Demonstrating that there are always lessons that can be learned Business Events Victoria has undertaken some fundamental reforms in the past year.


And, while anecdotally at least some representative organisations in business are losing members in tight times, BEV has managed to expand its membership base and include more small to medium businesses in its marketing plans.
BEV Chair, Andrew Hiebl, explained how important it was for the organisation to listen, not only to the target market, but also to identify what stakeholders wanted… and that may not be what popular opinion suggests.
Take the recently published Regional Victorian Planners’ Guide as an example: Andrew explained that this hard copy publication that lists members, destinations and their business event offerings across the 10 regions, was not a ‘given’ to be published in the light of a general move to online marketing.
“Two years ago when we commenced our partnership with the state government we looked at how we had done things over the past 10 years – it was the same thing over and over. Among the questions we asked was whether people wanted a hard copy planners’ guide when online was so popular…well we discovered that the hard copy was still just as important. So this and other information we got back challenged how we did a lot of things,” he said.
He explained that instead of selling space in the guide and giving away a two year membership, ”we turned it on its head” and sold the benefits of BEV membership then sold the idea of cooperative marketing through the guide. “Membership grew, probably at a similar rate to our advertising revenues, which were up 45 per cent and over 90 per cent of members chose to advertise,” Mr Hiebl said.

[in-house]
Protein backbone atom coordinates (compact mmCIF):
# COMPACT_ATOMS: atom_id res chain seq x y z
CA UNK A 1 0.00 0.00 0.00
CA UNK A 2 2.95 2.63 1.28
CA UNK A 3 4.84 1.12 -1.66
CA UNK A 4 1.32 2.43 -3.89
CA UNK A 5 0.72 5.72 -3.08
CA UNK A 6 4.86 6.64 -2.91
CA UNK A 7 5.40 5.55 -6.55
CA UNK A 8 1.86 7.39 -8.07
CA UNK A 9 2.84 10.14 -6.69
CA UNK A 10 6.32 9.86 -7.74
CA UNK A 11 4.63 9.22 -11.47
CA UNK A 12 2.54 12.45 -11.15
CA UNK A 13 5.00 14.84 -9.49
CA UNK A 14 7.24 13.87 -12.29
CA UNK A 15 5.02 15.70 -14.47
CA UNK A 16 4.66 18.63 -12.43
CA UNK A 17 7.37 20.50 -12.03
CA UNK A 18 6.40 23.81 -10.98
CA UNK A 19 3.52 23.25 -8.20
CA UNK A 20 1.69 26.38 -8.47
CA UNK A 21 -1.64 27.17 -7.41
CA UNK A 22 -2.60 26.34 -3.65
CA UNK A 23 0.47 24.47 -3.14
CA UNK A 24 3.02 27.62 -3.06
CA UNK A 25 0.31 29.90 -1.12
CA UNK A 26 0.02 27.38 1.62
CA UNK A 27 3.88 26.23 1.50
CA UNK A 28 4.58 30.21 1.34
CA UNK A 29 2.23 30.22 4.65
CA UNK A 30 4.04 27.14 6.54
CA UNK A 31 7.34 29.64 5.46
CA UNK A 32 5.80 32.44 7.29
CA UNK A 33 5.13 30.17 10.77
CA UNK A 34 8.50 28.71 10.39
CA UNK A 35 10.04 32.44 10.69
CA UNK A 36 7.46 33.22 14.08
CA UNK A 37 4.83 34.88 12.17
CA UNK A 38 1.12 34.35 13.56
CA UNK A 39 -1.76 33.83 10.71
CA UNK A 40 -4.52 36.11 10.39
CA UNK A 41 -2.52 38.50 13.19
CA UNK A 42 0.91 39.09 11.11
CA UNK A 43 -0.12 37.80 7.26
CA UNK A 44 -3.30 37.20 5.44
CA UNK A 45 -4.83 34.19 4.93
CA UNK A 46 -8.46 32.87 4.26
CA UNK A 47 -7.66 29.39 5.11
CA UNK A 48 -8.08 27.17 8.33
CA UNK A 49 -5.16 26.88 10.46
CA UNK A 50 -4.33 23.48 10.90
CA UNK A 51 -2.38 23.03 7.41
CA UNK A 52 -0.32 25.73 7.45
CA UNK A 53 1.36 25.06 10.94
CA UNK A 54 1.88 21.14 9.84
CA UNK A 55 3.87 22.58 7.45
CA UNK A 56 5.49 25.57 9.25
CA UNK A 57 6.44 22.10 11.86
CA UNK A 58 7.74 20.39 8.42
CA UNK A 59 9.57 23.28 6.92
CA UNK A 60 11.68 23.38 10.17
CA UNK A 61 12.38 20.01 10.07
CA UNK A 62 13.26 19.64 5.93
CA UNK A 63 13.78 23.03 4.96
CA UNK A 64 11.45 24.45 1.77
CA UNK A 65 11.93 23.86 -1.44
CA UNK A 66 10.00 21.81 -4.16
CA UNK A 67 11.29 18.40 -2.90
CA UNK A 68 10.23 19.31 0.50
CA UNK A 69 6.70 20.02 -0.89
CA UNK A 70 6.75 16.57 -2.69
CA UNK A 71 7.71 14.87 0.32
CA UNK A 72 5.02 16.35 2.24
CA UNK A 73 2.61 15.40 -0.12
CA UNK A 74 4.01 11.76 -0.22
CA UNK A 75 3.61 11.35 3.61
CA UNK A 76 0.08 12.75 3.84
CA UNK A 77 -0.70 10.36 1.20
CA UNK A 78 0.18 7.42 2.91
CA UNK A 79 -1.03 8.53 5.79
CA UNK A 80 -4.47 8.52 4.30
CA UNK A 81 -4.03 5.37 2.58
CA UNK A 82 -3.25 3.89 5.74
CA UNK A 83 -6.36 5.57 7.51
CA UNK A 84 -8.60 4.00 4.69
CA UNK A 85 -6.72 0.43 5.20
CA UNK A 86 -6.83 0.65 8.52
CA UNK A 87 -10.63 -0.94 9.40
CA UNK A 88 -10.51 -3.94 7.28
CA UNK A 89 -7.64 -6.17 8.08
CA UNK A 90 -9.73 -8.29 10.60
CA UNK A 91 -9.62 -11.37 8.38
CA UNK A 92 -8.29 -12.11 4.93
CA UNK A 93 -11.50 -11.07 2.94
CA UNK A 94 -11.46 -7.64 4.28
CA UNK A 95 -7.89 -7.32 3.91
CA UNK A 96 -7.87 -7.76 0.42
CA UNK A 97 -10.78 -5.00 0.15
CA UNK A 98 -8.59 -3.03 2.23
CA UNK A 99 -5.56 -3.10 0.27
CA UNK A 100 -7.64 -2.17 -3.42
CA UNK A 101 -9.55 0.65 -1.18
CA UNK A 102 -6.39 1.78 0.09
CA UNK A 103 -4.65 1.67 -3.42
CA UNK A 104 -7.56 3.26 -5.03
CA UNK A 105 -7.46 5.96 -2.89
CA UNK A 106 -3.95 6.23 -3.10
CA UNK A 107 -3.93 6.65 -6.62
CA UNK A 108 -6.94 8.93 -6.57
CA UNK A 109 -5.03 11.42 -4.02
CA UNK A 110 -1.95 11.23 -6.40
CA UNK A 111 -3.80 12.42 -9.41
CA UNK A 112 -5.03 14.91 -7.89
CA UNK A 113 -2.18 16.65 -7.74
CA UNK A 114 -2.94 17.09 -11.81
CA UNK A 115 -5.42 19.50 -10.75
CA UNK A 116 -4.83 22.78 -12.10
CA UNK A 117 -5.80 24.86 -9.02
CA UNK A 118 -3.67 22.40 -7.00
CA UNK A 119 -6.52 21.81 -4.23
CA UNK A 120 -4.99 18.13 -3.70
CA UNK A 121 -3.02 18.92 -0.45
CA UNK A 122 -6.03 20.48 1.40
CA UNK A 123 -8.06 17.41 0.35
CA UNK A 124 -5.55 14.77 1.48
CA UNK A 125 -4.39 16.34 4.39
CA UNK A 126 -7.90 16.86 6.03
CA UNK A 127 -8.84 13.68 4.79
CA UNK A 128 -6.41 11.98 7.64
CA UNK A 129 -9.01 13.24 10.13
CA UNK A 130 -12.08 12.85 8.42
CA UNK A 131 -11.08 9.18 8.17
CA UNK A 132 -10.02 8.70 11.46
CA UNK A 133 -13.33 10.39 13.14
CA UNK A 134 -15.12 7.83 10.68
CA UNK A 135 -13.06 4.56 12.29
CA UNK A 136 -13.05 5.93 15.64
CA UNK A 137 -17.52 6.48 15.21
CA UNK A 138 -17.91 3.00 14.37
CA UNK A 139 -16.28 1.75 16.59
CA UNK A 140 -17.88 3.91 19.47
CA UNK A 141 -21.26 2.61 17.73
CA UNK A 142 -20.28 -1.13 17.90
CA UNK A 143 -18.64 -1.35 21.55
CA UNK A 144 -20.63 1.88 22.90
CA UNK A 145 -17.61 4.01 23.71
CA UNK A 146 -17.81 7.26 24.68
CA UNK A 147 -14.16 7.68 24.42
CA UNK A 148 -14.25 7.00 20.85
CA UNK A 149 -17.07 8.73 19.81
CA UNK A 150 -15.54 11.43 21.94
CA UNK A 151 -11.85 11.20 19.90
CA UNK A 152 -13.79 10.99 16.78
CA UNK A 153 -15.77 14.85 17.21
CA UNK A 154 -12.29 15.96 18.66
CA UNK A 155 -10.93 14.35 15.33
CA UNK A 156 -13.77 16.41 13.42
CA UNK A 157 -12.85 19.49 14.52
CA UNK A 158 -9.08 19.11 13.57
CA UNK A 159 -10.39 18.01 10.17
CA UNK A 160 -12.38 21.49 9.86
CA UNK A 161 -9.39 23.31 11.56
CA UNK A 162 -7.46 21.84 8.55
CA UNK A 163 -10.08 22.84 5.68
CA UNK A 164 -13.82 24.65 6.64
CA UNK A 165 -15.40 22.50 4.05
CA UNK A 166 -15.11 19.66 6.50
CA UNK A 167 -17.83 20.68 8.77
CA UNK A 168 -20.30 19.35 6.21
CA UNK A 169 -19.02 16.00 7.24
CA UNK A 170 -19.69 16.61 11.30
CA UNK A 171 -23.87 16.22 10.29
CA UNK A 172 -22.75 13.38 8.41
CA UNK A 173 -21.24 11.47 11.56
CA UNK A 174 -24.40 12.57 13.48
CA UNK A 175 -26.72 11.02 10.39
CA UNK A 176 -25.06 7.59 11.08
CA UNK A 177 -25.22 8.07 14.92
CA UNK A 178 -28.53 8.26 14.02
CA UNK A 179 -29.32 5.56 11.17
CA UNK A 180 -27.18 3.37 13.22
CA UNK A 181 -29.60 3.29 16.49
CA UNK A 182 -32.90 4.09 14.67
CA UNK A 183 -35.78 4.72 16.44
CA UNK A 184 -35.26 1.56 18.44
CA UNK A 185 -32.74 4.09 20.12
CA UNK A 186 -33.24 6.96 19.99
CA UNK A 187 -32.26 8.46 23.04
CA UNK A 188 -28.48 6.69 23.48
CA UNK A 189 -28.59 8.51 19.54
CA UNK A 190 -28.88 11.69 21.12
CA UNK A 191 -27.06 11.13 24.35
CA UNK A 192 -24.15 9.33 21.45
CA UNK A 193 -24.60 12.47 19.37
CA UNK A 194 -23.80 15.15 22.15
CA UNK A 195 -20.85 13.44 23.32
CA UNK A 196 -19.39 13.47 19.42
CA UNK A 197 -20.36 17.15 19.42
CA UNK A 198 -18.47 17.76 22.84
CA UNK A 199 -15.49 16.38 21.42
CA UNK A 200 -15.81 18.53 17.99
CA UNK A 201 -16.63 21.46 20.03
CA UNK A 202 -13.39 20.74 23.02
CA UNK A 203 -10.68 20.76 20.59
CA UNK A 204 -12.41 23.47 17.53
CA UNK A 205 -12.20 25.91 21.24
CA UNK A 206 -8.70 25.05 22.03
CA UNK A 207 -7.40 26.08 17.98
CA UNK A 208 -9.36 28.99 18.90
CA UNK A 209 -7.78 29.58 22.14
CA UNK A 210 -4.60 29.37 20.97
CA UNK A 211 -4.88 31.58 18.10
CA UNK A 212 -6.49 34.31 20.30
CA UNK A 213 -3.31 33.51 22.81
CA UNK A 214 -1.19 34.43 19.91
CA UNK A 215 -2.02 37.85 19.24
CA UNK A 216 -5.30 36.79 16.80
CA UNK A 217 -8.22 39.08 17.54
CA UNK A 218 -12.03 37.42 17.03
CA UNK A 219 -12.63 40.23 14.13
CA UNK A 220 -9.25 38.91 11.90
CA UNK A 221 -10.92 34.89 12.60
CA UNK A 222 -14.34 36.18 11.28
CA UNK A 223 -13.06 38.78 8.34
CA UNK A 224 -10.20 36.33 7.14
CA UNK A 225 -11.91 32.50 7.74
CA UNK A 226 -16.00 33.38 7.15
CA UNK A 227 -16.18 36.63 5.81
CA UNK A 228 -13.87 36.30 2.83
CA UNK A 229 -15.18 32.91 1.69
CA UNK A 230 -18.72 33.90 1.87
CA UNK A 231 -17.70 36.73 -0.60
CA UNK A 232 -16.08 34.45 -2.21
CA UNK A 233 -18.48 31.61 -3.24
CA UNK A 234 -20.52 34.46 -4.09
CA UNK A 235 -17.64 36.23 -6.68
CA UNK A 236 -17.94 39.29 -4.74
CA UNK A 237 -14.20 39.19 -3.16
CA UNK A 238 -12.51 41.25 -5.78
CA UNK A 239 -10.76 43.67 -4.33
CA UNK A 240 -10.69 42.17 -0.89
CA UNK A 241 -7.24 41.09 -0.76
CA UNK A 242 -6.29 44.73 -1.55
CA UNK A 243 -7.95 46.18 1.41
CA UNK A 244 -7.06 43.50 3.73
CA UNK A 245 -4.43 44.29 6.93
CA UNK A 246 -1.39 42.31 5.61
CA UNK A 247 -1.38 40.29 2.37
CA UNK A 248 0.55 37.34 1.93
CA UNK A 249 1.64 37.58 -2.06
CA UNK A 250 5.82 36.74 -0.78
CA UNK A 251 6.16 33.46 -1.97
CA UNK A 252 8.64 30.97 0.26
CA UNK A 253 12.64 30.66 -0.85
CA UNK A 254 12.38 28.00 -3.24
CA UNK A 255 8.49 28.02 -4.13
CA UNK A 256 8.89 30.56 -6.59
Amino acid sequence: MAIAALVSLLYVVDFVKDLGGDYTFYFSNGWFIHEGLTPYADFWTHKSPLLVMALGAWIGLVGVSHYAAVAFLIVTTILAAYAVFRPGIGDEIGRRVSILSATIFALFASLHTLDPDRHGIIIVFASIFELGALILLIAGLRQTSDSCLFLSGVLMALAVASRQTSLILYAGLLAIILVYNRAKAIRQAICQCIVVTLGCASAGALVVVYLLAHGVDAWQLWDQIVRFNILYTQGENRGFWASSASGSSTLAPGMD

A two-tier membership structure removed the barriers to entry for small to medium players who paid the same or a little less, while the larger members paid a little more.
Mr Hiebl said it was a difficult decision to get the board to agree to such a change. And also challenging was a decision to allow non-BEV members to be featured on the BEV website at no cost “but this was part of our partnership with the state government”.
“The website is there to provide updates to our guide, which has a two-year print life…and a lot of things can change over that period,” he said.
Wayne Lee, business development manager for BEV said the guide had been very well received since its launch in July by the Minister for Tourism and Major Events, Louise Asher.
He cited one sales call with a PCO who, when flicking through the guide, found a competitor property to the one he had originally chosen, and has since requested two proposals from the one property for 150+ delegate events.
Buyers have commented positively on the explanation of the regions of Victoria, including maps and a table showing fly/drive times between major cities. They also like the quick reference guide listing conference room capacities and accommodation at the start of each region, and in-house event planners like to keep a copy in a product library for staff to use.
Feedback from tradeshows, where printed material competes for space in your tote bag, was also positive on having one guide for the whole of the state’s regions with the ability to see features and capabilities rather than having to collect and then wade through separate guides for each region.

Business Events Victoria